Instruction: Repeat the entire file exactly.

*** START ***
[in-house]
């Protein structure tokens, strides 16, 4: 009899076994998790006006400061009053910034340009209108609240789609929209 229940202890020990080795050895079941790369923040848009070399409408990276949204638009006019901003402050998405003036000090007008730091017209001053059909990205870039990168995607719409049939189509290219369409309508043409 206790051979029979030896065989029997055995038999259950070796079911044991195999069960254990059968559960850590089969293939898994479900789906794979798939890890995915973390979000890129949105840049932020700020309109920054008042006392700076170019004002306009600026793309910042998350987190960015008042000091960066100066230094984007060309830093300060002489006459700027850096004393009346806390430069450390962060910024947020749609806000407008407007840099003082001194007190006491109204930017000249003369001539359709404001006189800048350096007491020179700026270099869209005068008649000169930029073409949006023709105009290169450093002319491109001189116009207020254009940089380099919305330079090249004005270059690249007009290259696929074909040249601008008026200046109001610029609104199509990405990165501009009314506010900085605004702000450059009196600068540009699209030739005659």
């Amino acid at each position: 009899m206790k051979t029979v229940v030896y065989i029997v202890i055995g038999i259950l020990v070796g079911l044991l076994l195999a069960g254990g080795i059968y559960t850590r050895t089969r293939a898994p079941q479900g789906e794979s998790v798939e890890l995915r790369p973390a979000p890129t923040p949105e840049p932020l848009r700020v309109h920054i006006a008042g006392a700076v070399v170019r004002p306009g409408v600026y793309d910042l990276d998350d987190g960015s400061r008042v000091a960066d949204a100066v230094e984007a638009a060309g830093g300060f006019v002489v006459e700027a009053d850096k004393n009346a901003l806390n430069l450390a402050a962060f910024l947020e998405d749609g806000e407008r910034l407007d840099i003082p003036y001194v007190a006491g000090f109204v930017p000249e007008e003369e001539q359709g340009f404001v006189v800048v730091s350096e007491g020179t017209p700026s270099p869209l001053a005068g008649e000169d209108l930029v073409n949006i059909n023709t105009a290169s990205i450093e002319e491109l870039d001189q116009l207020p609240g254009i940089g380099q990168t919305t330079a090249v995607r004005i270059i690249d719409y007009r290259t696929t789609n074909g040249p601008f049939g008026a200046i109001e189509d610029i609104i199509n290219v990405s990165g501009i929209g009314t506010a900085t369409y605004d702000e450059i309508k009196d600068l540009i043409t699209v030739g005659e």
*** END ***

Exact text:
[in-house]
């Protein structure tokens, strides 16, 4: 009899076994998790006006400061009053910034340009209108609240789609929209 229940202890020990080795050895079941790369923040848009070399409408990276949204638009006019901003402050998405003036000090007008730091017209001053059909990205870039990168995607719409049939189509290219369409309508043409 206790051979029979030896065989029997055995038999259950070796079911044991195999069960254990059968559960850590089969293939898994479900789906794979798939890890995915973390979000890129949105840049932020700020309109920054008042006392700076170019004002306009600026793309910042998350987190960015008042000091960066100066230094984007060309830093300060002489006459700027850096004393009346806390430069450390962060910024947020749609806000407008407007840099003082001194007190006491109204930017000249003369001539359709404001006189800048350096007491020179700026270099869209005068008649000169930029073409949006023709105009290169450093002319491109001189116009207020254009940089380099919305330079090249004005270059690249007009290259696929074909040249601008008026200046109001610029609104199509990405990165501009009314506010900085605004702000450059009196600068540009699209030739005659």
């Amino acid at each position: 009899m206790k051979t029979v229940v030896y065989i029997v202890i055995g038999i259950l020990v070796g079911l044991l076994l195999a069960g254990g080795i059968y559960t850590r050895t089969r293939a898994p079941q479900g789906e794979s998790v798939e890890l995915r790369p973390a979000p890129t923040p949105e840049p932020l848009r700020v309109h920054i006006a008042g006392a700076v070399v170019r004002p306009g409408v600026y793309d910042l990276d998350d987190g960015s400061r008042v000091a960066d949204a100066v230094e984007a638009a060309g830093g300060f006019v002489v006459e700027a009053d850096k004393n009346a901003l806390n430069l450390a402050a962060f910024l947020e998405d749609g806000e407008r910034l407007d840099i003082p003036y001194v007190a006491g000090f109204v930017p000249e007008e003369e001539q359709g340009f404001v006189v800048v730091s350096e007491g020179t017209p700026s270099p869209l001053a005068g008649e000169d209108l930029v073409n949006i059909n023709t105009a290169s990205i450093e002319e491109l870039d001189q116009l207020p609240g254009i940089g380099q990168t919305t330079a090249v995607r004005i270059i690249d719409y007009r290259t696929t789609n074909g040249p601008f049939g008026a200046i109001e189509d610029i609104i199509n290219v990405s990165g501009i929209g009314t506010a900085t369409y605004d702000e450059i309508k009196d600068l540009i043409t699209v030739g005659e």